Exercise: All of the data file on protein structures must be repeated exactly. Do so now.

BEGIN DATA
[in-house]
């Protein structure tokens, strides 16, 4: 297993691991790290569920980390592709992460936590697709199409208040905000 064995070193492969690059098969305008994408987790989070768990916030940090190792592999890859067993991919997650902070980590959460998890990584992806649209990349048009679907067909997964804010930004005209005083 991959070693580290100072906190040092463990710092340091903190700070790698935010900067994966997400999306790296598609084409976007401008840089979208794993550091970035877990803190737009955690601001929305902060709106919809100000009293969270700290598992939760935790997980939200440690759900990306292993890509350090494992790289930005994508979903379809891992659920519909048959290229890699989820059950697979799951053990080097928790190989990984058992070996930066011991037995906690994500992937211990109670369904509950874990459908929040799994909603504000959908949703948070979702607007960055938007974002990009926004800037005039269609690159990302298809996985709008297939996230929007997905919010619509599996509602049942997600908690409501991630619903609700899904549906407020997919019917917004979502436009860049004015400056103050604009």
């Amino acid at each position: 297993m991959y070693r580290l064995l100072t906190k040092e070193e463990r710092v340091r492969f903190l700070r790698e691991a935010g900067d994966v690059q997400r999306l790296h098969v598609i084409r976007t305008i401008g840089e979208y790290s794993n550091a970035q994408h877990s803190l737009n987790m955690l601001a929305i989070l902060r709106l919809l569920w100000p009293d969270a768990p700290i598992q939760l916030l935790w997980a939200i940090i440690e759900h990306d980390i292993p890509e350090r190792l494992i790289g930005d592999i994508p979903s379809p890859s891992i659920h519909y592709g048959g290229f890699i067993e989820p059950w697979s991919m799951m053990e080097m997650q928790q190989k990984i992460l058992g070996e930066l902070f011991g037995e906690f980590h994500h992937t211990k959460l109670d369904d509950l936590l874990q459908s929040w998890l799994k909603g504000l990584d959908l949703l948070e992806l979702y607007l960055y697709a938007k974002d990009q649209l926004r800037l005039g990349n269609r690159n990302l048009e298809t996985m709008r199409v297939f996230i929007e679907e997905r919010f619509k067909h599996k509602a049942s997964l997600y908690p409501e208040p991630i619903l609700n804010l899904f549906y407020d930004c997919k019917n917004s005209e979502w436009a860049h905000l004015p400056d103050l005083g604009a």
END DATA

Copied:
[in-house]
């Protein structure tokens, strides 16, 4: 297993691991790290569920980390592709992460936590697709199409208040905000 064995070193492969690059098969305008994408987790989070768990916030940090190792592999890859067993991919997650902070980590959460998890990584992806649209990349048009679907067909997964804010930004005209005083 991959070693580290100072906190040092463990710092340091903190700070790698935010900067994966997400999306790296598609084409976007401008840089979208794993550091970035877990803190737009955690601001929305902060709106919809100000009293969270700290598992939760935790997980939200440690759900990306292993890509350090494992790289930005994508979903379809891992659920519909048959290229890699989820059950697979799951053990080097928790190989990984058992070996930066011991037995906690994500992937211990109670369904509950874990459908929040799994909603504000959908949703948070979702607007960055938007974002990009926004800037005039269609690159990302298809996985709008297939996230929007997905919010619509599996509602049942997600908690409501991630619903609700899904549906407020997919019917917004979502436009860049004015400056103050604009």
């Amino acid at each position: 297993m991959y070693r580290l064995l100072t906190k040092e070193e463990r710092v340091r492969f903190l700070r790698e691991a935010g900067d994966v690059q997400r999306l790296h098969v598609i084409r976007t305008i401008g840089e979208y790290s794993n550091a970035q994408h877990s803190l737009n987790m955690l601001a929305i989070l902060r709106l919809l569920w100000p009293d969270a768990p700290i598992q939760l916030l935790w997980a939200i940090i440690e759900h990306d980390i292993p890509e350090r190792l494992i790289g930005d592999i994508p979903s379809p890859s891992i659920h519909y592709g048959g290229f890699i067993e989820p059950w697979s991919m799951m053990e080097m997650q928790q190989k990984i992460l058992g070996e930066l902070f011991g037995e906690f980590h994500h992937t211990k959460l109670d369904d509950l936590l874990q459908s929040w998890l799994k909603g504000l990584d959908l949703l948070e992806l979702y607007l960055y697709a938007k974002d990009q649209l926004r800037l005039g990349n269609r690159n990302l048009e298809t996985m709008r199409v297939f996230i929007e679907e997905r919010f619509k067909h599996k509602a049942s997964l997600y908690p409501e208040p991630i619903l609700n804010l899904f549906y407020d930004c997919k019917n917004s005209e979502w436009a860049h905000l004015p400056d103050l005083g604009a």